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The Looking Glass War – Sony Versus Toshiba

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Blu-ray versus HD DVD, liquid crystal versus plasma, and how manufacturers want us to see in the future.

Blu-ray versus HD DVD, liquid crystal versus plasma
Blu-ray versus HD DVD

For three years, a pair of consortiums has tried to develop a new generation of DVD media. Based on blue lasers, the new media would have to be able to store massive amounts of data, enough to deliver the sort of high-definition visual content that makes George Lucas grin.

Sony and Toshiba, the lead corporations in the Blu-ray versus HD DVD standards fight, and their associated allies, need to bring this war to a close. Electronics manufacturers on both sides have the capability to deliver either technology to market by the fourth quarter of this year.

But no one wants to revisit the VHS-Betamax wars that hampered VCR adoption in the 1980s. Launching DVD players based on competing standards could lead to a situation no one wants: consumers waiting on the sidelines for a single standard while thousands of products sit on shelves unbought.

And despite signs that Sony had finally pushed Blu-ray to victory, and Toshiba would agree to supply playback and rights management software for blu-ray devices, Toshiba seems to have dug in its heels and screamed its defiance.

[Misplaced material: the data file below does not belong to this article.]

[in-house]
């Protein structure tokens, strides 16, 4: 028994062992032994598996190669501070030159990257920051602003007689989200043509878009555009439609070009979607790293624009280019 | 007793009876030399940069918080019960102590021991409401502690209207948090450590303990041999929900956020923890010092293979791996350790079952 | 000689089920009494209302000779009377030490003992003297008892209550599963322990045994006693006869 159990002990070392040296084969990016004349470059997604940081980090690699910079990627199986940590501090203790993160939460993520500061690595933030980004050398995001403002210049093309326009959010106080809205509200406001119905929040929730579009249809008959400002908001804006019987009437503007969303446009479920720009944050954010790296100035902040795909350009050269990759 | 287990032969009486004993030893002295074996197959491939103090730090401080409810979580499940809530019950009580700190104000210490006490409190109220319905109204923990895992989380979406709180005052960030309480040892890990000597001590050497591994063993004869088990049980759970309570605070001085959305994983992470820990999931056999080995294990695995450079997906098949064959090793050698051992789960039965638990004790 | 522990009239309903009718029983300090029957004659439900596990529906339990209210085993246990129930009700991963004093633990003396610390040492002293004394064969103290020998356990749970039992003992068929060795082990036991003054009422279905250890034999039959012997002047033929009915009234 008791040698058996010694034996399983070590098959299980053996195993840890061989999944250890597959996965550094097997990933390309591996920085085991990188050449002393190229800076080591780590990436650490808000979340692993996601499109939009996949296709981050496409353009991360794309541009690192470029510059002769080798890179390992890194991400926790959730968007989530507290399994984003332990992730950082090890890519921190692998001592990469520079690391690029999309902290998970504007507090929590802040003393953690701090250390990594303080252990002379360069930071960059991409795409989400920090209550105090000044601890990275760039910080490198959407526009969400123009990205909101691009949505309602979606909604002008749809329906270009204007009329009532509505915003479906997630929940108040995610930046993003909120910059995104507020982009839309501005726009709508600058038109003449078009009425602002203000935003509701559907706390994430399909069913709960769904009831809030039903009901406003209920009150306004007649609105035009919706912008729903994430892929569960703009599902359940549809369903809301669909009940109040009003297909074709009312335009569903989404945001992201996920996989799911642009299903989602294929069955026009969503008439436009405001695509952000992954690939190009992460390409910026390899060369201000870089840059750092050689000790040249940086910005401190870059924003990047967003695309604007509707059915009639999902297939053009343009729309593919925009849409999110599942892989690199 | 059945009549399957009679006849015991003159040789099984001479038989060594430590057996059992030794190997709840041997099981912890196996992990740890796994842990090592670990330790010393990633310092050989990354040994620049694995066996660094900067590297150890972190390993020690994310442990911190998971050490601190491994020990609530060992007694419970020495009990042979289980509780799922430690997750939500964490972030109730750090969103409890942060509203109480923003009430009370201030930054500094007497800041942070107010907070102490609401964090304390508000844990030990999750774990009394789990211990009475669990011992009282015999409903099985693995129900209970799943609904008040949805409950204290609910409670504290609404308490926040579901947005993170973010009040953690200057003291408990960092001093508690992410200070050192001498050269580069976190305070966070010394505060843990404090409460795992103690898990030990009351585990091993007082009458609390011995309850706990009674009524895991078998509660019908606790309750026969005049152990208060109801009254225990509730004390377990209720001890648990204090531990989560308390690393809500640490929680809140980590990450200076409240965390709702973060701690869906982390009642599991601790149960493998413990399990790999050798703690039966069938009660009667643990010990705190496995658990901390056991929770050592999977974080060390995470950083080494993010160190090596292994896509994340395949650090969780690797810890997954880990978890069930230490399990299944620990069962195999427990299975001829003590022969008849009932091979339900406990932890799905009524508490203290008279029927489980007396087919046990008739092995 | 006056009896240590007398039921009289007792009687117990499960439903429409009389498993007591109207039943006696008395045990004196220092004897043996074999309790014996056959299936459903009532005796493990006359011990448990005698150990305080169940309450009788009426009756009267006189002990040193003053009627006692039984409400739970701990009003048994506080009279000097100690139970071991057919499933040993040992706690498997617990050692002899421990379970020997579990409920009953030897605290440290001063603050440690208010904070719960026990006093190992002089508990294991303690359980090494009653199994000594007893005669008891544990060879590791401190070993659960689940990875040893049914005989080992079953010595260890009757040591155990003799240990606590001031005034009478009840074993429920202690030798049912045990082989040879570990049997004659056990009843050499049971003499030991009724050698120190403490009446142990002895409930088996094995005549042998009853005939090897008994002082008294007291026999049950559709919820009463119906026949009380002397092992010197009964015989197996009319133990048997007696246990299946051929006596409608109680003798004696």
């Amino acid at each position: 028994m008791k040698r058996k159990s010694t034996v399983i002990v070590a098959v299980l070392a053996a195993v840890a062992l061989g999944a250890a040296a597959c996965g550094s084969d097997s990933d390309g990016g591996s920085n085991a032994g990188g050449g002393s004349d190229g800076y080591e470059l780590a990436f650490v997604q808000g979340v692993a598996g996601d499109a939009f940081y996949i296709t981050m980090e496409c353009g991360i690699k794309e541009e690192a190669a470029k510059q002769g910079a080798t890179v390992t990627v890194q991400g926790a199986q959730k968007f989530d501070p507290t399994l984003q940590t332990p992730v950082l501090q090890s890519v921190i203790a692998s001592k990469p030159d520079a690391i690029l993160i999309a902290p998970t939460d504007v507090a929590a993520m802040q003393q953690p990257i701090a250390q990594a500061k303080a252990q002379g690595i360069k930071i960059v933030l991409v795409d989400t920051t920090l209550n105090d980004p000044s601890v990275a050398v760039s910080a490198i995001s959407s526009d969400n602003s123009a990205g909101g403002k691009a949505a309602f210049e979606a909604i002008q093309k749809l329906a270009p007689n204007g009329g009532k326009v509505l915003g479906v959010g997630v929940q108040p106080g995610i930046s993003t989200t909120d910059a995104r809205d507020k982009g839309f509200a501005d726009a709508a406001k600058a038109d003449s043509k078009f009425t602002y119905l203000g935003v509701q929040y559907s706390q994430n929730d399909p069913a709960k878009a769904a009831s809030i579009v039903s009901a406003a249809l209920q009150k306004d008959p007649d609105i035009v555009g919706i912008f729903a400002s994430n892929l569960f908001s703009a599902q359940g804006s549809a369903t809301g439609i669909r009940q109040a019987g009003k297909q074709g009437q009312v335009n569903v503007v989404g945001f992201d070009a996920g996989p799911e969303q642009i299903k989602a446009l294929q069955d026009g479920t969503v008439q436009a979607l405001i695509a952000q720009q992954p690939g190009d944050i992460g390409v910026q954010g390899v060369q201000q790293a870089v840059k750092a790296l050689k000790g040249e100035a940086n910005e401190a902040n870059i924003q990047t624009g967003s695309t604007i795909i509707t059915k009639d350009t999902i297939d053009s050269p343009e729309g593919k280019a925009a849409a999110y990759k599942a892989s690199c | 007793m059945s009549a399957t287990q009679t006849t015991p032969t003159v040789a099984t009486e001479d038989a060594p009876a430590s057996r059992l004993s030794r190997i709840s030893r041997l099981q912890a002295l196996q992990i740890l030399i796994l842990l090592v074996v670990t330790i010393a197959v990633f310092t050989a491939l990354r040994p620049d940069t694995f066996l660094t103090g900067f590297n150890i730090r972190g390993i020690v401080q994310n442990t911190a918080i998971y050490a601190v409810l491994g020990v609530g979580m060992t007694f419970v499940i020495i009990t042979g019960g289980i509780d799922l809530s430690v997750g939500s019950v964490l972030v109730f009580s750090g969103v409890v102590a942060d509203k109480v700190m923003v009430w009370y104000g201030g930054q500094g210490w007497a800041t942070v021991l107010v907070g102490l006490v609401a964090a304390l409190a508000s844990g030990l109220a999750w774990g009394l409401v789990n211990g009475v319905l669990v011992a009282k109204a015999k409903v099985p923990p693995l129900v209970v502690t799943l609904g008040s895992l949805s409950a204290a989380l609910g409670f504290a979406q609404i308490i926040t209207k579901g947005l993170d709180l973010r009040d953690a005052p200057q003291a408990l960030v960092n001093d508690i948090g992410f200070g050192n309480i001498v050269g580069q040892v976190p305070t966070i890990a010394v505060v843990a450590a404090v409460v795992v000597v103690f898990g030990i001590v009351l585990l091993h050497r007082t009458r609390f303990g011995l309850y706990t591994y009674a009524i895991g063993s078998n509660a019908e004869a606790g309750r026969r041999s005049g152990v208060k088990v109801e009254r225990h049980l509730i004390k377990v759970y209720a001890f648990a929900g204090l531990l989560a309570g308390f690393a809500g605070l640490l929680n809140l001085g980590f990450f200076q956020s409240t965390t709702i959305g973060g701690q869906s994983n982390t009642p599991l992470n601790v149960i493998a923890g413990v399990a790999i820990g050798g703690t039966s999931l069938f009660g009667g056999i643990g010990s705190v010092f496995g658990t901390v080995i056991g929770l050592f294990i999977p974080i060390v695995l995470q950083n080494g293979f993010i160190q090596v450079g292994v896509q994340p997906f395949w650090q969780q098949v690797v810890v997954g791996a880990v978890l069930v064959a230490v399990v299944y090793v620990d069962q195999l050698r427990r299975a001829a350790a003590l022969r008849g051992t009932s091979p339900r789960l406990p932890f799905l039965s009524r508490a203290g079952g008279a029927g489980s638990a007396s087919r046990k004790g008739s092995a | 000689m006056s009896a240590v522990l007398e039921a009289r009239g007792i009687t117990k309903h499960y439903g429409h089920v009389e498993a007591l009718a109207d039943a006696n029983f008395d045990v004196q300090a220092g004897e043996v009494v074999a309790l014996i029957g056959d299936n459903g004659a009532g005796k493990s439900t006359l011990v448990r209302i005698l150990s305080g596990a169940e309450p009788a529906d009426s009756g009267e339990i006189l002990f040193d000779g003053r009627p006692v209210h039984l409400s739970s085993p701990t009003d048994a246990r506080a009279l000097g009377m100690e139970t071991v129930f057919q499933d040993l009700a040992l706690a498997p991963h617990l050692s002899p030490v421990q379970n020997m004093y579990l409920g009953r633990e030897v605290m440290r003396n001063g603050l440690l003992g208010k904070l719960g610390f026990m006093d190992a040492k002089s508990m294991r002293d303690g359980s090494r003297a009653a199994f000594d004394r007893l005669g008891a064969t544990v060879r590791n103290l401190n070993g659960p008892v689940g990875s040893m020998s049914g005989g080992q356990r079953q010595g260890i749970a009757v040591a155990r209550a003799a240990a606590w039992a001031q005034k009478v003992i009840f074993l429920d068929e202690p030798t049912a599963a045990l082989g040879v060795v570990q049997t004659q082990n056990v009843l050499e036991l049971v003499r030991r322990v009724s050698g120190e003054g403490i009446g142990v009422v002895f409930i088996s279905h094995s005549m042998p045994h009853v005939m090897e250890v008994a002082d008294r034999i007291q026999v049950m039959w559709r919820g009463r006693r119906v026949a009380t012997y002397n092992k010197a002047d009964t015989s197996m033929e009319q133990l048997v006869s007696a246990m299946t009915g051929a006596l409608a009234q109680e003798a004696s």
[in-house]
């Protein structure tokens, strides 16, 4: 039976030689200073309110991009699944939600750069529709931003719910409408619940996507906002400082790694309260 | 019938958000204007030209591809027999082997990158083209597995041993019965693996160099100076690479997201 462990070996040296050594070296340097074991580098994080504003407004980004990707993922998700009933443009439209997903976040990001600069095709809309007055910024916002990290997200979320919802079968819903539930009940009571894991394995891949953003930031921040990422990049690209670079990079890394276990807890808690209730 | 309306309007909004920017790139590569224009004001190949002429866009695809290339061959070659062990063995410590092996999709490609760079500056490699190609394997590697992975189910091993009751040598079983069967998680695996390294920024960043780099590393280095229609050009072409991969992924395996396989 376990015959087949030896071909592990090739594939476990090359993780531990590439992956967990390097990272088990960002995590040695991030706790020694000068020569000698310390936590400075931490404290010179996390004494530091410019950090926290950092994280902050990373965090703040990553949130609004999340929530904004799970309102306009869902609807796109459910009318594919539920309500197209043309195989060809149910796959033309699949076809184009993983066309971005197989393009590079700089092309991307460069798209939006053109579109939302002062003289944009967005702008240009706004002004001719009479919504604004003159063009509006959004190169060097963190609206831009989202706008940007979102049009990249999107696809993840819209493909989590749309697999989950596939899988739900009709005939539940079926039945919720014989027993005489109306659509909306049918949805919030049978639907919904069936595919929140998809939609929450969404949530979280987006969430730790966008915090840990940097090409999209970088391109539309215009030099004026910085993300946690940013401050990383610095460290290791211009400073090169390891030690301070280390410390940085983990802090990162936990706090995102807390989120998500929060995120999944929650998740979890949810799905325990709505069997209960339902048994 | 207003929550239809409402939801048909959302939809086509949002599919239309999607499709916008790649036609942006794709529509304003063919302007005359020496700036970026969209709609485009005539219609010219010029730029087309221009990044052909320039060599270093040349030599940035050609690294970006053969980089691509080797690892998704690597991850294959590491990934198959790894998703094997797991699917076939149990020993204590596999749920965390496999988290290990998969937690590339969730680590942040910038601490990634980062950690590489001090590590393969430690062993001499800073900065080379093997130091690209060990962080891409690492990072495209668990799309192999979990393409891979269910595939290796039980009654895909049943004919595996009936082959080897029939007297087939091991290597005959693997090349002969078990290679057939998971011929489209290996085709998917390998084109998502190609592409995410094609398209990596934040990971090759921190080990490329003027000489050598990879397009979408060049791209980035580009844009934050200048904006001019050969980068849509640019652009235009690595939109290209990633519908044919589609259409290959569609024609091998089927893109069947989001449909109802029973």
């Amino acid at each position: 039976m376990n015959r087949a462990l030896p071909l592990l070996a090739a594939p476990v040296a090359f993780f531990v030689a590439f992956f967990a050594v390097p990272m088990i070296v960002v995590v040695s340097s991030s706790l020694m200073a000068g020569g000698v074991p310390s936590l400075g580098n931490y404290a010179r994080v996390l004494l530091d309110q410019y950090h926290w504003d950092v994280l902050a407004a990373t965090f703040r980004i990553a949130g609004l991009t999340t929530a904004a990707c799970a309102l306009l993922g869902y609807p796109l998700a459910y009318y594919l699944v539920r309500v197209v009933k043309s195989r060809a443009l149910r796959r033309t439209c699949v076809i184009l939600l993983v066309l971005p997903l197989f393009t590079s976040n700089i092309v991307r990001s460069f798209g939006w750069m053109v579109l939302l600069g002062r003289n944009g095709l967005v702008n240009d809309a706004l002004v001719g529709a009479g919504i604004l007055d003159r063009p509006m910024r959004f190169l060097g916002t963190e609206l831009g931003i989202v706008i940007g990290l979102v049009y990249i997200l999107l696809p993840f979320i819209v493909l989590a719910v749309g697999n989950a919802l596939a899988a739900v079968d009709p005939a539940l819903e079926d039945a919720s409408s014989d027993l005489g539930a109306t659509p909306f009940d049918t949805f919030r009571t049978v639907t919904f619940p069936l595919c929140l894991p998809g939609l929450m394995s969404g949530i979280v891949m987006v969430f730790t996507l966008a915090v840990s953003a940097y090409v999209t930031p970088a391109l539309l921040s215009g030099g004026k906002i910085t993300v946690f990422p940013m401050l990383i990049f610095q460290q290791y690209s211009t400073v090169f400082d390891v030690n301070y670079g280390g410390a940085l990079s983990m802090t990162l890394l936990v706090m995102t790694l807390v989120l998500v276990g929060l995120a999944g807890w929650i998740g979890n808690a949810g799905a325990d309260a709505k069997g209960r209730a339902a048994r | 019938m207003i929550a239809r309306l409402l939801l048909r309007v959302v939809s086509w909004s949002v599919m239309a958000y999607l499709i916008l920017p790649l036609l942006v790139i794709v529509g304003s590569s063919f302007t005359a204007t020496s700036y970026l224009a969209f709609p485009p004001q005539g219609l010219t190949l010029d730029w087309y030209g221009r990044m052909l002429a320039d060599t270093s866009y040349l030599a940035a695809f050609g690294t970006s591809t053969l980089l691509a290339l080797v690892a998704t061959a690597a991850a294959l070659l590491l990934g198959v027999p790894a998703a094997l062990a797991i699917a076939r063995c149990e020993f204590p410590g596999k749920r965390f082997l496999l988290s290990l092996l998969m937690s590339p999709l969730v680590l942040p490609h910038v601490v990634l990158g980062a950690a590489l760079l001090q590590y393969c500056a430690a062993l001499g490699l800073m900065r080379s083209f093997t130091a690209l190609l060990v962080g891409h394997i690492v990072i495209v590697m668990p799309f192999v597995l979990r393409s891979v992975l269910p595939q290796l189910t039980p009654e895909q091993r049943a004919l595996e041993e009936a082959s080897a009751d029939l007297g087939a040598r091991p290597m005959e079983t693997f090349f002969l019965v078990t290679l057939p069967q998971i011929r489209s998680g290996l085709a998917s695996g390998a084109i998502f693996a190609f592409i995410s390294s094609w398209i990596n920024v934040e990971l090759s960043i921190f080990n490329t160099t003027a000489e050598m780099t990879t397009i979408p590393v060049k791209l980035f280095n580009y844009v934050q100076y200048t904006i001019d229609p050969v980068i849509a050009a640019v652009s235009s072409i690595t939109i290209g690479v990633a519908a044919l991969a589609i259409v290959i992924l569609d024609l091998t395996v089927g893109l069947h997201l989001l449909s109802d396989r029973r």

No standard for blue laser DVD media storage today, then, and we don’t seem to be getting one tomorrow either.

Whichever standard emerges, consumers will need a TV capable of high-definition (HD) display. LCD and plasma screens offer consumers flat-screen dimensions of 40 inch diagonal measurements and up.

Likewise, pricing for those screens has stayed up, and a downward pricing trend will have to happen to get more consumer adoption.

Watch The Screen

42 inch plasma HD screens have a price of around $4,000 USD, while a similar LCD 42 inch screen would go for about $5,000 USD, according to analysts referenced by Reuters. And a less advanced 42 inch plasma TV could go for around $2,000.

That means LCD makers have to add next-generation production lines faster in order to compete on price. Samsung is working on these now, while LG.Philips has seventh generation lines in production.

Other manufacturers will follow suit, and they will have to if they hope to replace cathode ray sets with LCD or plasma options. Right now, that ancient cathode ray technology accounts for around 90 percent of global TV sales, according to Lehman Brothers.

It has been suggested that manufacturers will sacrifice profit margin for market penetration. Without a HDTV screen in the home, consumers won’t be motivated to pickup blue laser DVD players, or more importantly, blue laser DVD content.

This should mean a pricing battle that brings retail costs in line with what consumers would comfortably pay for a cathode ray set. DVD media will be the factor that drives profits for companies like Sony, as people won’t be buying a new HDTV every year.

The electronics manufacturers want you to see the future in glorious high definition, but it may take two or three years to finally get a lot of consumers there.

David Utter is a staff writer for WebProNews covering technology and business. Email him here.

The Looking Glass War – Sony Versus Toshiba
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